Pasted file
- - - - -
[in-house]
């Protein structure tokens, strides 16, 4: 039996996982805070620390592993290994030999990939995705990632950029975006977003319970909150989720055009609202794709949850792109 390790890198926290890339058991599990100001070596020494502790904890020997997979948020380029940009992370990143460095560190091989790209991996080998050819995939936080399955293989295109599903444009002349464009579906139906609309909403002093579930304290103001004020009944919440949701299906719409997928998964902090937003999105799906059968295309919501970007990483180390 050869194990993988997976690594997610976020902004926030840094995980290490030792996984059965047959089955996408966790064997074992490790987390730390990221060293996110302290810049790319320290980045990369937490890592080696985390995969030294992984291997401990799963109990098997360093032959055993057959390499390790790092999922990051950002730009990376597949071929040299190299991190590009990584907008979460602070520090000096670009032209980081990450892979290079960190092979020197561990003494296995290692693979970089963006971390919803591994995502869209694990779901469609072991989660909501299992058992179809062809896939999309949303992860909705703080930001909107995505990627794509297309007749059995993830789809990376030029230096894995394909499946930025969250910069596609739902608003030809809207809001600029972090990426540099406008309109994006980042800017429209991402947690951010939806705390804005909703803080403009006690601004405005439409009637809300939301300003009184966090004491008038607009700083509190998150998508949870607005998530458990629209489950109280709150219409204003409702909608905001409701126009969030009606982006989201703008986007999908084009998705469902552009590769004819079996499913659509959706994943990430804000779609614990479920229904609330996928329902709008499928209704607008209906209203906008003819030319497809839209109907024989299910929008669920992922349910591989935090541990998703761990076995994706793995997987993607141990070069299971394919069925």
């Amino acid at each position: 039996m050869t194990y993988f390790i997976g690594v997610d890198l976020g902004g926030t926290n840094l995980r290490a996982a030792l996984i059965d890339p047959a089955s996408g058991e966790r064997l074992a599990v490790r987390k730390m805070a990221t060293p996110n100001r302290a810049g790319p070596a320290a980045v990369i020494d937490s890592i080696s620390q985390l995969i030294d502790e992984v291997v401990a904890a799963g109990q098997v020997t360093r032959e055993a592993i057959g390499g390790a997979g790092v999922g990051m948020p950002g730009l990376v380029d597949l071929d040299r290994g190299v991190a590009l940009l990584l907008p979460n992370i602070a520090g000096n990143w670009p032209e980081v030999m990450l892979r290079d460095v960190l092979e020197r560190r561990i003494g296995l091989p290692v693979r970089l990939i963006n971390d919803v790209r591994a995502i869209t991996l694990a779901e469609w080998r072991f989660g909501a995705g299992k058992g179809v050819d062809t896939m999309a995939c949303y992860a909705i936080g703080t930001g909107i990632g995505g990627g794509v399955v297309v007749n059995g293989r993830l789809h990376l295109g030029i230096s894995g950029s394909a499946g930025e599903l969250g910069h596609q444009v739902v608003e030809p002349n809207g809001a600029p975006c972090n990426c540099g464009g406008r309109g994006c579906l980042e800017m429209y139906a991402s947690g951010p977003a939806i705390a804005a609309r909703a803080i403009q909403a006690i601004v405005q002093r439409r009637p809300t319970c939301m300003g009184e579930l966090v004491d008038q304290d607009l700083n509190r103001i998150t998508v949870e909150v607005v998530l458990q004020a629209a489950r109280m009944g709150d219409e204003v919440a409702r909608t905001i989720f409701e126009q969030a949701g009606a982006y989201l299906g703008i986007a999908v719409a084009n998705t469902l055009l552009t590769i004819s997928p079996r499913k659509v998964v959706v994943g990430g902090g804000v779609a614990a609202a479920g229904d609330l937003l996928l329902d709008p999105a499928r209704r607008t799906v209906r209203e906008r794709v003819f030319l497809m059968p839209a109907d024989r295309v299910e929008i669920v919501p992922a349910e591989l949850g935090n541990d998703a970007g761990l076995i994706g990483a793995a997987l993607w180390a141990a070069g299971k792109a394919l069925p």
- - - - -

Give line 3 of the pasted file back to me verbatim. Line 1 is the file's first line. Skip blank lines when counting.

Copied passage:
């Amino acid at each position: 039996m050869t194990y993988f390790i997976g690594v997610d890198l976020g902004g926030t926290n840094l995980r290490a996982a030792l996984i059965d890339p047959a089955s996408g058991e966790r064997l074992a599990v490790r987390k730390m805070a990221t060293p996110n100001r302290a810049g790319p070596a320290a980045v990369i020494d937490s890592i080696s620390q985390l995969i030294d502790e992984v291997v401990a904890a799963g109990q098997v020997t360093r032959e055993a592993i057959g390499g390790a997979g790092v999922g990051m948020p950002g730009l990376v380029d597949l071929d040299r290994g190299v991190a590009l940009l990584l907008p979460n992370i602070a520090g000096n990143w670009p032209e980081v030999m990450l892979r290079d460095v960190l092979e020197r560190r561990i003494g296995l091989p290692v693979r970089l990939i963006n971390d919803v790209r591994a995502i869209t991996l694990a779901e469609w080998r072991f989660g909501a995705g299992k058992g179809v050819d062809t896939m999309a995939c949303y992860a909705i936080g703080t930001g909107i990632g995505g990627g794509v399955v297309v007749n059995g293989r993830l789809h990376l295109g030029i230096s894995g950029s394909a499946g930025e599903l969250g910069h596609q444009v739902v608003e030809p002349n809207g809001a600029p975006c972090n990426c540099g464009g406008r309109g994006c579906l980042e800017m429209y139906a991402s947690g951010p977003a939806i705390a804005a609309r909703a803080i403009q909403a006690i601004v405005q002093r439409r009637p809300t319970c939301m300003g009184e579930l966090v004491d008038q304290d607009l700083n509190r103001i998150t998508v949870e909150v607005v998530l458990q004020a629209a489950r109280m009944g709150d219409e204003v919440a409702r909608t905001i989720f409701e126009q969030a949701g009606a982006y989201l299906g703008i986007a999908v719409a084009n998705t469902l055009l552009t590769i004819s997928p079996r499913k659509v998964v959706v994943g990430g902090g804000v779609a614990a609202a479920g229904d609330l937003l996928l329902d709008p999105a499928r209704r607008t799906v209906r209203e906008r794709v003819f030319l497809m059968p839209a109907d024989r295309v299910e929008i669920v919501p992922a349910e591989l949850g935090n541990d998703a970007g761990l076995i994706g990483a793995a997987l993607w180390a141990a070069g299971k792109a394919l069925p």